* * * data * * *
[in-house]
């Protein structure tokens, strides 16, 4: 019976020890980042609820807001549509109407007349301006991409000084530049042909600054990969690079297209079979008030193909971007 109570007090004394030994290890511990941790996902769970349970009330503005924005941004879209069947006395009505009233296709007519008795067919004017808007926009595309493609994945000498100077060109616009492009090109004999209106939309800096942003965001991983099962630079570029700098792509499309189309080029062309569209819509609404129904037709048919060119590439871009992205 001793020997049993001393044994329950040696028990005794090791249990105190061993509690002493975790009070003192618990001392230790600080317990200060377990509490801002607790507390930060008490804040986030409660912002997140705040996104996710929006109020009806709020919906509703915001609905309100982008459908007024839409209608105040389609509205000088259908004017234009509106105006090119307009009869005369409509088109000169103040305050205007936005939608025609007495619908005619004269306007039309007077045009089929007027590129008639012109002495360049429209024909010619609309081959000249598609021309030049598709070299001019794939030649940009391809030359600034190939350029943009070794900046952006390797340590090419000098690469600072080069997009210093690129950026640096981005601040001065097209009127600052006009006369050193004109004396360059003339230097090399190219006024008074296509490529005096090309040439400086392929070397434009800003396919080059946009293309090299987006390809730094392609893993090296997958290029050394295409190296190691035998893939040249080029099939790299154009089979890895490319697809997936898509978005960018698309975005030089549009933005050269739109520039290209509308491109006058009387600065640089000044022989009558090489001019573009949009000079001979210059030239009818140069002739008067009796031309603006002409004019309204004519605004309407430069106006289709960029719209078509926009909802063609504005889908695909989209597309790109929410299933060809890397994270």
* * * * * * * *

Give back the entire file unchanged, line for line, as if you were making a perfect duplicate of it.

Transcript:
[in-house]
């Protein structure tokens, strides 16, 4: 019976020890980042609820807001549509109407007349301006991409000084530049042909600054990969690079297209079979008030193909971007 109570007090004394030994290890511990941790996902769970349970009330503005924005941004879209069947006395009505009233296709007519008795067919004017808007926009595309493609994945000498100077060109616009492009090109004999209106939309800096942003965001991983099962630079570029700098792509499309189309080029062309569209819509609404129904037709048919060119590439871009992205 001793020997049993001393044994329950040696028990005794090791249990105190061993509690002493975790009070003192618990001392230790600080317990200060377990509490801002607790507390930060008490804040986030409660912002997140705040996104996710929006109020009806709020919906509703915001609905309100982008459908007024839409209608105040389609509205000088259908004017234009509106105006090119307009009869005369409509088109000169103040305050205007936005939608025609007495619908005619004269306007039309007077045009089929007027590129008639012109002495360049429209024909010619609309081959000249598609021309030049598709070299001019794939030649940009391809030359600034190939350029943009070794900046952006390797340590090419000098690469600072080069997009210093690129950026640096981005601040001065097209009127600052006009006369050193004109004396360059003339230097090399190219006024008074296509490529005096090309040439400086392929070397434009800003396919080059946009293309090299987006390809730094392609893993090296997958290029050394295409190296190691035998893939040249080029099939790299154009089979890895490319697809997936898509978005960018698309975005030089549009933005050269739109520039290209509308491109006058009387600065640089000044022989009558090489001019573009949009000079001979210059030239009818140069002739008067009796031309603006002409004019309204004519605004309407430069106006289709960029719209078509926009909802063609504005889908695909989209597309790109929410299933060809890397994270």